Racial and gender wealth differences are widening and show no signs of reversing. Many efforts to close a racial wealth gap fall short of understanding the systematic, historical advantage white Americans received from economic policies over time. In some cases, these efforts give us a false notion that if people just make better financial decisions they will become prosperous. Insight believes that we need to direct solutions at the root causes of both racial and gender wealth inequities in order to shift power back to everyday Americans, not just the rich.
- Advance wealth as the “North Star” of economic security connecting income, work, housing, mass incarceration and other economic issues.
- Leverage groundbreaking research to support organizing campaigns and advocacy for bold solutions.
- Provide strategic, thought leadership to nonprofits and philanthropists to address root causes of racial and gender wealth inequities.
- Broaden reach and support for policies and practices that eliminate wealth inequalities including addressing crippling debt.
Wealth inequality in the U.S. has been steadily increasing along racial and ethnic lines since the Great Recession, according to a Pew study. White Americans disproportionately enjoy the economic security that wealth affords to people in this country, and right-wing media figures often blame Black people for their lack of financial means. Media Matters spoke with Anne Price, president of the Insight Center for Community Economic Development, where she leads the Closing the Racial Wealth Gap Initiative that elevates the voices of experts of color in national economic debates and policymaking. She dispelled the racist right-wing media myths that link the wealth gap to behavioral pathology and deservedness. Click here to watch the full video.
Today, there are about 40 million millennial women, representing 31.5% of the female population in the U.S. Millennial women do not benefit from many economic policies and systems designed by, and built to meet the needs of, men as primary breadwinners. Millennial women came of age during the Great Recession, the rise of mass incarceration, unprecedented student debt levels, and changing workforce dynamics. All of these factors contribute to the fact that millennial women are 37% more likely than Generation Xers (those born between 1965 and 1984) to be living below the federal poverty line and are more likely to be underemployed or unemployed than previous generations. Click here to read the full report.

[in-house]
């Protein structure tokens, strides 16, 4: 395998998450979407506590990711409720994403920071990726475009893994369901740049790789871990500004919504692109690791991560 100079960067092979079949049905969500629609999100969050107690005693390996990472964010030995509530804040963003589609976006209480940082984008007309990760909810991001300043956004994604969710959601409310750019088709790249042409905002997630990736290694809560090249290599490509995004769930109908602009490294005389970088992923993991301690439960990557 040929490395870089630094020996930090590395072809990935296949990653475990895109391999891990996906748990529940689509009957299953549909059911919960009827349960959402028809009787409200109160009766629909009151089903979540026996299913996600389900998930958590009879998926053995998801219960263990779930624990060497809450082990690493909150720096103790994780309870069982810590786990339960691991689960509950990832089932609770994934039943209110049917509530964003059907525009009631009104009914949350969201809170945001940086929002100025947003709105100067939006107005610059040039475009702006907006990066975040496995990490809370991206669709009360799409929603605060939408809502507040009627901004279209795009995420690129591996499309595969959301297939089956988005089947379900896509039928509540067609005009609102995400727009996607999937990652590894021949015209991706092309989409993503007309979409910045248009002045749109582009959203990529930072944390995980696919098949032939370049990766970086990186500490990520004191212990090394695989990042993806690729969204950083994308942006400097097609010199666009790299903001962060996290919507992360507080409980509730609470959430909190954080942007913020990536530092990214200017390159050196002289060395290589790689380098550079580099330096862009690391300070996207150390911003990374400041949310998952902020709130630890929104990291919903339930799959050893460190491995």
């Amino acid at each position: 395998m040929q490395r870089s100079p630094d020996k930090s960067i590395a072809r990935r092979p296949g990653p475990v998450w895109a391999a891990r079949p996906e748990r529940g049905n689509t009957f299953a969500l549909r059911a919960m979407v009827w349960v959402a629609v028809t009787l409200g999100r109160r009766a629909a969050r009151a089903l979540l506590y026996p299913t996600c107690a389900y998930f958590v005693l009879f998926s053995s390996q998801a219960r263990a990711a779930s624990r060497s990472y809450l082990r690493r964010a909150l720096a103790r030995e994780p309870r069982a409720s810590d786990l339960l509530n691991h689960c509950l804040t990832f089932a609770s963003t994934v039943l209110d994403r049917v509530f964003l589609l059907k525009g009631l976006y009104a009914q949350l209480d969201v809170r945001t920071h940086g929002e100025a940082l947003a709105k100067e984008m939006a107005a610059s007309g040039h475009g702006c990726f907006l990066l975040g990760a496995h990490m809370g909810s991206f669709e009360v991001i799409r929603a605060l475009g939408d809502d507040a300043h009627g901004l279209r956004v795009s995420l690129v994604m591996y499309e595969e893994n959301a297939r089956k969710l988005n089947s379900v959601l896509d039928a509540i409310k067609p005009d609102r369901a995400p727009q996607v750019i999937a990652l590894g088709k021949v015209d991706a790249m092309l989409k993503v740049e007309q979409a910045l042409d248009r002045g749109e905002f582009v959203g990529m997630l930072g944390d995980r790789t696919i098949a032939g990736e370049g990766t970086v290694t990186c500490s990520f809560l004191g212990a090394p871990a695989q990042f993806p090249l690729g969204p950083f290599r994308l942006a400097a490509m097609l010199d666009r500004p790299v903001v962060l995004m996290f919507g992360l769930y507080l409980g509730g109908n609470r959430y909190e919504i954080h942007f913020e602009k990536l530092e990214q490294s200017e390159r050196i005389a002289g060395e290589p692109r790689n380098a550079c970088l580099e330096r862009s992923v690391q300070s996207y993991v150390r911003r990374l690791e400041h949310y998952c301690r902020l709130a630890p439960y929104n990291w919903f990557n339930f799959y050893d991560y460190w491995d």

Clipped Wings Webinar | November 2018
Too many Millennial women are operating under clipped wings that prevent them from achieving economic security and soaring to their full potential. Existing policies affecting family economic security do not support Millennial women’s rise in educational attainment and resulting student debt burden, nor do they acknowledge the ongoing roles Millennial women play as the primary caregivers for children and other family members. Click here to access the recorded webinar and slide deck.
What we Got Wrong about the Wealth Gap | July 2018
The racial wealth gap is large and shows no signs of closing. Recent data from the Survey of Income and Program Participation (2014) shows that black households hold less than seven cents on the dollar compared to white households.1 The white household living near the poverty line typically has about $18,000 in wealth, while black households in similar economic straits typically have a median wealth near zero. This means, in turn, that many black families have a negative net worth. (Hamilton et al. 2015). Click here to read the full report.
Women Race and Wealth | January 2017
Women, Race and Wealth is the first in a series of briefs that summarize patterns of household wealth among Black and white women by college education, family structure and age using the Panel Study of Income Dynamics (PSID). Researchers from Duke University and the Insight Center for Community Economic Development analyzed data on assets such as savings and checking accounts, stocks, retirement accounts, houses and vehicles. Debts included credit card debt, student loans, medical debt, mortgages and vehicle debt. To read the full research brief, click here.
Bootstraps are for Black Kids | September 2015
A new study released today shows that—despite a close to 19 to 1 racial difference in median wealth—black parents demonstrate an outsized commitment to using their limited resources to invest in their children’s education. And that investment pays off; bringing their children to near parity in terms of educational achievement with their white counterparts. Click here to learn more.
Umbrellas Don’t Make it Rain | April 2015
This report challenges America’s egalitarian promise of opportunity and individual agency. Research and public policy have traditionally focused on education and income as drivers of upward mobility. Umbrellas Don’t Make it Rain reveals that it’s the unearned birthright of inheritance or other family transfers that has the greatest effect on wealth accumulation, and likewise is the largest factor erecting barriers to wealth accumulation for people of color. Click here to read the full report.